Nothing Is as Revolutionary Here as Hamilton, But These Four Things Are Making My Virtual Classes Work (So Far)

As teachers in 2020, we are all learning a new normal – whether it is 100% virtual teaching or a hybrid model, all changing how we interact with students and our subject matter. In my environment, I am teaching Spanish remotely from home with my students “zooming in” three times a week. And even though this is certainly a new experience, I still think some quality language teaching can happen. Here are four things (again nothing is revolutionary like the scale of Hamilton 🙂 but so far they are working for us.

In order for anything to work this year, I believe that being flexible and adaptable is key for my sanity as a teacher and for my students. I accept that there will be problems with WI-FI, slow computers and programs, and that each time I try a new application, extension or anything with technology that I will learn something new and it may fail. More importantly, I do not expect perfection from myself nor my students. In fact, according to my husband, he sees me most frustrated as a person when I am fighting with the computer or with technology that does not work. But honestly, after 6 months of working virtually, I have not let that bother me as I once did #growth.

This year I am teaching Spanish I, II, and IV and in each one I must help students reach success using scaffolded learning opportunities. With this, I must constantly adapt to a new virtual environment and figure out how to teach “my curriculum” seeing my students 65% of our normal time a week. Luckily, I teach in a district that realizes we may not cover the same content this year and that we must focus on our students’ needs. I certainly hope that those of you reading this have administrations and expectations, for yourselves as teachers and your students, that are realistic. Saying this, I do keep plugging along teaching with a smile daily online and hoping that some things that I am doing are sticking. But really, it is still hard to tell, and each day, I embed new formative assessment types for my students to try to decipher what they are learning.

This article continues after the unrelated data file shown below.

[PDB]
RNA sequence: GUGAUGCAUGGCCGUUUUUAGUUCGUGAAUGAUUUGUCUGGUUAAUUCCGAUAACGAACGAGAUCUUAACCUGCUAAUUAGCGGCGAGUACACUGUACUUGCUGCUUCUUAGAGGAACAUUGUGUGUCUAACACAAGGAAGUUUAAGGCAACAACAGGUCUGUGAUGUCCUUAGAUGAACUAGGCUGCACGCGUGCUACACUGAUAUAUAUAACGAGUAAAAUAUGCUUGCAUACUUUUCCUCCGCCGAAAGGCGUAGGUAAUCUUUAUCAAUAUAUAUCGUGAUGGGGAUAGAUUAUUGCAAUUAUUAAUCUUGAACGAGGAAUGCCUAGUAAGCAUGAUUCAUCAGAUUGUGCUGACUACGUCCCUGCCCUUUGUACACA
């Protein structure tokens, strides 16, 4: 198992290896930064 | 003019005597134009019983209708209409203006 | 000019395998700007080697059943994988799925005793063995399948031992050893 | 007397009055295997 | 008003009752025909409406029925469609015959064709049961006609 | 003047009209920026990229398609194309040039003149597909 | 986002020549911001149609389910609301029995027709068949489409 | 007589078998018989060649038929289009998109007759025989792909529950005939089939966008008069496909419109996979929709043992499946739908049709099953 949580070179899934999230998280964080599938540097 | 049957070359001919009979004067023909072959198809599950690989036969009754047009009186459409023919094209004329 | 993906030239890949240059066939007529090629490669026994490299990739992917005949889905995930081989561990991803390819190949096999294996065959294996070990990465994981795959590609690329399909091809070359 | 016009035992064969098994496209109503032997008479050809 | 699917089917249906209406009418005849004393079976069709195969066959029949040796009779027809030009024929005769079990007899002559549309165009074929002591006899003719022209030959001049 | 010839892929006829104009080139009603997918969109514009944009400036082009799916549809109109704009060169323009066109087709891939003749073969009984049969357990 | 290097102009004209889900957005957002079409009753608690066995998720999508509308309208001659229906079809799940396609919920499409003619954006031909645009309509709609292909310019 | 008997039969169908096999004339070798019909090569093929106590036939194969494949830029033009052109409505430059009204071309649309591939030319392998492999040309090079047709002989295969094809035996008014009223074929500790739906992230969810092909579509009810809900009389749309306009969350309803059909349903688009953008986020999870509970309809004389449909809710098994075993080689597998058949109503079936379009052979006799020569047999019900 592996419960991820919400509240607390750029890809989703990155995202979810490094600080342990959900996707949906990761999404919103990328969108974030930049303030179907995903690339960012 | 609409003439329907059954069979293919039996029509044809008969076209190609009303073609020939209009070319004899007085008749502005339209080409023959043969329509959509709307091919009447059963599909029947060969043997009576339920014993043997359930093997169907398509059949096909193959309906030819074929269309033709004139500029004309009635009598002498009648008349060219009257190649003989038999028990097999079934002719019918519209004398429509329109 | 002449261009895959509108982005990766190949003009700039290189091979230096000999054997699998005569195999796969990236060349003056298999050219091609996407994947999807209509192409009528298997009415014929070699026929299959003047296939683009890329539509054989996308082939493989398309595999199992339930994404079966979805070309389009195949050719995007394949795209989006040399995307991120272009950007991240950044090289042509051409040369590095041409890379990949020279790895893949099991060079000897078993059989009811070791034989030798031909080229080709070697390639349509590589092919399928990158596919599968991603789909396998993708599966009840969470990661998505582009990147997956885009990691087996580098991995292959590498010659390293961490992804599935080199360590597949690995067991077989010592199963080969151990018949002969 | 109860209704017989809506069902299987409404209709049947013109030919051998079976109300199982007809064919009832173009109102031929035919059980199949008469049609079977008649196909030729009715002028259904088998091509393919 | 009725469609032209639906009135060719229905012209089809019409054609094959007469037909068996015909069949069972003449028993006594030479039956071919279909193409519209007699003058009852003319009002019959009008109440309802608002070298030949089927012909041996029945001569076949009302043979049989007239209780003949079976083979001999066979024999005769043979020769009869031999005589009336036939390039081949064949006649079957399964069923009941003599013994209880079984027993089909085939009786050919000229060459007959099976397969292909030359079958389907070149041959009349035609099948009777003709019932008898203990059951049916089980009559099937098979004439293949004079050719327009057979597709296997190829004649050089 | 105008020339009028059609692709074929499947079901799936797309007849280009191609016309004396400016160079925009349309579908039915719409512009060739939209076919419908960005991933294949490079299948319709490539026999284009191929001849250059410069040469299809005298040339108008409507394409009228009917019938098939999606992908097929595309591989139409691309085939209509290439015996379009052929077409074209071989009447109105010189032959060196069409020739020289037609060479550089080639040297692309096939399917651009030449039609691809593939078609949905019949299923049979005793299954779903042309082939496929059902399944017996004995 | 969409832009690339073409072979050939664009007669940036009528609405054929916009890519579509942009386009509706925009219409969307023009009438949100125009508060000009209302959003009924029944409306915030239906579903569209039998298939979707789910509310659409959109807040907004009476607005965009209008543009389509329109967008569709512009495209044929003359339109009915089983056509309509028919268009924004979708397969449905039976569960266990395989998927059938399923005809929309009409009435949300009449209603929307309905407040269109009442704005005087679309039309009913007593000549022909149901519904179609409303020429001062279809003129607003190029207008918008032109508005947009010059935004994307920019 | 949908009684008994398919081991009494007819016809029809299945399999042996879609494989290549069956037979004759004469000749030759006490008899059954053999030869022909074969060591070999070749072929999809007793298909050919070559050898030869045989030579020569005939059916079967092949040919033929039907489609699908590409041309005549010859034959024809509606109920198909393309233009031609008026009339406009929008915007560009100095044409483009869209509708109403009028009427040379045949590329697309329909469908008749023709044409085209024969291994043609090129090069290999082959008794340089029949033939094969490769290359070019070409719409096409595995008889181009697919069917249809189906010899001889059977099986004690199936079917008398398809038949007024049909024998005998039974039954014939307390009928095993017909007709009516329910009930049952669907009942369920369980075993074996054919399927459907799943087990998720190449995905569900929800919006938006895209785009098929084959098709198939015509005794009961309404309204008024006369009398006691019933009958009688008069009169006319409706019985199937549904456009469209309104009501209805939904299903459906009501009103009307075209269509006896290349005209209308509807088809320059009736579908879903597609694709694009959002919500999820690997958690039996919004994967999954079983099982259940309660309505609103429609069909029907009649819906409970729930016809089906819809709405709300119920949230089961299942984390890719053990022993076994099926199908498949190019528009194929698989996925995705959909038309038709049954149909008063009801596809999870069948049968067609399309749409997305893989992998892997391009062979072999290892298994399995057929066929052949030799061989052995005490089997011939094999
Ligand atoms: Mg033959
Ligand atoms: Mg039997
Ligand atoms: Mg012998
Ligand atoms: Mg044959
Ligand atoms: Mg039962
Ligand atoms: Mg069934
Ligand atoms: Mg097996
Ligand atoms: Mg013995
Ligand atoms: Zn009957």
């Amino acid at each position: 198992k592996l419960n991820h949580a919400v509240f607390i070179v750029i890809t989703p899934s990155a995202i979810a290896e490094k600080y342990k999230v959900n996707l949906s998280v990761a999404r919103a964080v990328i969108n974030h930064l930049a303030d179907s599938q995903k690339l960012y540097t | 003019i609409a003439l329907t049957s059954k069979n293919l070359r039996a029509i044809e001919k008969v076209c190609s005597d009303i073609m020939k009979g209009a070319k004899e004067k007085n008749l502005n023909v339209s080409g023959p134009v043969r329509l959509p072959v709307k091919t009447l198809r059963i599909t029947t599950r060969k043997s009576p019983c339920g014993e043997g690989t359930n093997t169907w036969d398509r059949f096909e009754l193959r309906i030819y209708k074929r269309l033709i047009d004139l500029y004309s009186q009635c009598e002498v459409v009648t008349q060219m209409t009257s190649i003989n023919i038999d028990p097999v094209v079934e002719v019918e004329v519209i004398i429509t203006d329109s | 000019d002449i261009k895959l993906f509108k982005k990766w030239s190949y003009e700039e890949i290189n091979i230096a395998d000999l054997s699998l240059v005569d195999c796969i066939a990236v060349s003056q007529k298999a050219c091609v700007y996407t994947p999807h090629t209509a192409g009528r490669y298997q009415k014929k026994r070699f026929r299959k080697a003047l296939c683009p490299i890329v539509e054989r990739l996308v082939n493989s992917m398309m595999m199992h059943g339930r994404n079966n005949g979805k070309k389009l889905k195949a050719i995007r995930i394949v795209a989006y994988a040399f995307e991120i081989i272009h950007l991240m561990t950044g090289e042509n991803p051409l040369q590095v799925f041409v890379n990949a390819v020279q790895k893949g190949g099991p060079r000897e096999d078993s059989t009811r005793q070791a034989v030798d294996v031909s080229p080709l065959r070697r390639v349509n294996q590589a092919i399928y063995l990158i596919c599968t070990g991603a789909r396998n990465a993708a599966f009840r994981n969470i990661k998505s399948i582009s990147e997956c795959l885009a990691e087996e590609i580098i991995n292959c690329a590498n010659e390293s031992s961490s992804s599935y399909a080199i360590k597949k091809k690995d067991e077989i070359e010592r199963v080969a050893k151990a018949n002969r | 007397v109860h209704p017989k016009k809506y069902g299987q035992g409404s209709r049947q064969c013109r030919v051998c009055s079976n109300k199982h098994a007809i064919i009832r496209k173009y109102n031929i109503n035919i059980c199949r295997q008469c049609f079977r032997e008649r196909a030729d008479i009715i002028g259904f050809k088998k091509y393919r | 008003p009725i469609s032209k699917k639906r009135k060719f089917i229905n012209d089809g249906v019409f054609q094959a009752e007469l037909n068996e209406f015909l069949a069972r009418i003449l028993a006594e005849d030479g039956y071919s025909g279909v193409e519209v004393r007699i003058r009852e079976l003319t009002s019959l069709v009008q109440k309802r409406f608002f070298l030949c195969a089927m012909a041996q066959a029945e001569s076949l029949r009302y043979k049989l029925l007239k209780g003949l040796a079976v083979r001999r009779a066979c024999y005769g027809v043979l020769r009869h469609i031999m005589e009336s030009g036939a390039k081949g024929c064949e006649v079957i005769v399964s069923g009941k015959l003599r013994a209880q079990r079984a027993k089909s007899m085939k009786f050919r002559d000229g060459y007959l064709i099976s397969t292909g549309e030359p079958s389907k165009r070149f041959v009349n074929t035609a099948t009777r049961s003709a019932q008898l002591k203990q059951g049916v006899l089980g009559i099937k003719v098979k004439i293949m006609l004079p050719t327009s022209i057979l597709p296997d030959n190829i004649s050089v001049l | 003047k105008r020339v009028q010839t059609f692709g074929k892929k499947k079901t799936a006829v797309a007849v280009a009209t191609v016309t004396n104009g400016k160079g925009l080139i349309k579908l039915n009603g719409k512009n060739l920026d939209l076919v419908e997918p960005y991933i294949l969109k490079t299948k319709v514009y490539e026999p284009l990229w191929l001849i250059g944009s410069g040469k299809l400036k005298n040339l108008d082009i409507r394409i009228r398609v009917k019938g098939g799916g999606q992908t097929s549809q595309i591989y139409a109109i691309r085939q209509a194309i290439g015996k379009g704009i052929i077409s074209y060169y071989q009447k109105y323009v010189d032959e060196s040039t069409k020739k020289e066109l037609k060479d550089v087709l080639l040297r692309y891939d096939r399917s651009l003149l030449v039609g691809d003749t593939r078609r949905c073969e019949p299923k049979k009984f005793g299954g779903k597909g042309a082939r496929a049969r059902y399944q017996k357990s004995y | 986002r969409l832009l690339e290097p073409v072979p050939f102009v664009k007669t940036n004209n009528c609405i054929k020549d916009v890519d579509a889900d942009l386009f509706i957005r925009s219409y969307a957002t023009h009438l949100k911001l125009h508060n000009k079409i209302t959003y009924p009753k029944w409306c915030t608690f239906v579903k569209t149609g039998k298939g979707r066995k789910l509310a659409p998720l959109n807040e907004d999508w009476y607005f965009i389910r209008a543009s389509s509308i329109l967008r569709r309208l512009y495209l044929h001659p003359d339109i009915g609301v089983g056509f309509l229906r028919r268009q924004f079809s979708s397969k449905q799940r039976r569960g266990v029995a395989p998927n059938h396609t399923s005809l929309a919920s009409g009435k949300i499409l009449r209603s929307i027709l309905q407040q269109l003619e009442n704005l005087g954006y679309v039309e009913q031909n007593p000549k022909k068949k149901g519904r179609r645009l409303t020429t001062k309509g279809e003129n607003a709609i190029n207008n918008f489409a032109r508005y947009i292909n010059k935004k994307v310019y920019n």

Frankly nothing that I am going to post here is going to be “Earth-shattering” in fact for some readers it will be elementary. But for me, virtual learning has pushed me to engage with technology on a new level. Now truth-be-told, I have been using technology in my classes forever. I am not afraid of technology and I have always used it when necessary.  I stress “ when necessary” because many of the formative assessment tools that I am trying to incorporate now, are ones that I would not use daily in class because I pride myself as having a desk-less classroom without much screen engagement except my daily slide-shows on my interactive whiteboard, games of Quizlet Live or Gimkit, and using our Nuestra Historia online textbook for 5 to 10 minutes at a time and for homework. But I digress, today I work to develop lessons that engage students while helping to hold them accountable and providing me with formative assessments to show learning and/or acquisition.

Here are 4 things that I am doing today to help move my students forward in our virtual setting. Honestly some of these things are best practices that I always have used to reach all students and they are helping during my 60 minute virtual classes too. I will follow up with a post this week about how I am still using songs with students while being remote.